It seems we are faced with new challenges every day when we turn on the news. We need to be informed, but we don't want to be overwhelmed. Sometimes it's a delicate balance.
We want many things for our children. We want them to be happy, successful, safe, comfortable. We want them to be well-adjusted. We want them to be selected, be rewarded, get the certificate, be a good member of the community, develop self-reliance, and be kind and dependable. We want a lot. And why not? They are our children. They deserve it.
But in these times of trouble, we face some big challenges. How do we provide for our children if our jobs are lost or threatened? How do we keep them safe if difficulties cause strife in our marriage? What if we are a single parent? How do we protect our children when they are away from us at school or social events? How do we help them develop empathy and take meaningful action when they see other children who don't get the privileges they may receive? How do they respond to classmates who are mistreated at home, children they know whose parents are struggling due to a layoff or mental health challenge or addiction, kids from families with few resources, or friends who are discriminated against, bullied, or treated unfairly?
So often we want to prevent our children from experiencing pain and hardship, and we want to fix the difficulties that creep into their lives.
We've said many times we're just two lucky dads who got it right … sometimes. But we learned a few things along the way.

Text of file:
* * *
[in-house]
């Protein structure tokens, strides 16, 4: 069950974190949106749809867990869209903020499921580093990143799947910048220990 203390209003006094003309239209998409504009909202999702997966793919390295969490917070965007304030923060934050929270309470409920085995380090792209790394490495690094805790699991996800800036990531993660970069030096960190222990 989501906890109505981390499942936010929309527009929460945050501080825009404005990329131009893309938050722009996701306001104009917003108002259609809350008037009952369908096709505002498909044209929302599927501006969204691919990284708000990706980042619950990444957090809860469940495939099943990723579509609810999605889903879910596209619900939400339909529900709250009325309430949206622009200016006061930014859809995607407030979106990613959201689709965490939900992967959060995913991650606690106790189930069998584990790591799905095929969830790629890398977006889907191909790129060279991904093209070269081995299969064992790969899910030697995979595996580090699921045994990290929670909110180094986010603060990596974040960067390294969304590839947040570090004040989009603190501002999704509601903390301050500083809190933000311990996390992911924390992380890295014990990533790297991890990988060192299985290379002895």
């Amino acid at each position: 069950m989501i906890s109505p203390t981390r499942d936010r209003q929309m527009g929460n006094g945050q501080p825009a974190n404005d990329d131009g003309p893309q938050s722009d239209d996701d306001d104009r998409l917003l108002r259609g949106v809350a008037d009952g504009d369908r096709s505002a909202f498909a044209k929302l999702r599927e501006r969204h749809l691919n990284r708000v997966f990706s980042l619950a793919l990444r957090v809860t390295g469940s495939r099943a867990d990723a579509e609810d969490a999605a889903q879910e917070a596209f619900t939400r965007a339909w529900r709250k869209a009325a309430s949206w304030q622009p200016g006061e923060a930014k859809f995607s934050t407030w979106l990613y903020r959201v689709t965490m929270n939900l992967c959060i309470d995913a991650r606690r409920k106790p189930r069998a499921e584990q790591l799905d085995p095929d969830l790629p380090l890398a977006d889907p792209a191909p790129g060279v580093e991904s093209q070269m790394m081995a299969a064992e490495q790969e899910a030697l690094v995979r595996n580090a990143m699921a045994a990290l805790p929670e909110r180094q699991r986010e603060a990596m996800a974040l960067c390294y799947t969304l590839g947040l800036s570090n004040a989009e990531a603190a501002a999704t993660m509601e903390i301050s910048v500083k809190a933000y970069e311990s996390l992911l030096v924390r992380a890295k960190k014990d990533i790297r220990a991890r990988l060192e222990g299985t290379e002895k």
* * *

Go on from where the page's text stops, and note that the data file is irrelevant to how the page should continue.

Tips and pointers
▪ Control yourself. You can't prevent every difficulty that might arise, and you can't fix every problem. Kids are going to face challenges and make mistakes. You want to be sensitive to their feelings, clear about the issues, and patient with yourself.
▪ Use your ears more than your mouth. Provide space for your children to express their feelings. Help them to share their thoughts, and be present when they have questions. Don't diminish or sweep feelings away.
▪ Provide support. Remind your kids that they will be ok, and you will be there for them. Help them understand the concept that not all children are treated well or have the same privileges that they may have.
Navigating their world
News can bring a scary world into your child's life. Unfairness can provoke worry, questions, and even anger. Be honest as you interact with your child. Provide loving support and let your children know they are valued. Listen to their concerns. Search for things your children can do to improve the situation and reduce their worry. And take a moment to provide a little space by redirecting them into an activity they enjoy in order to introduce a new perspective and give them time to process their thoughts.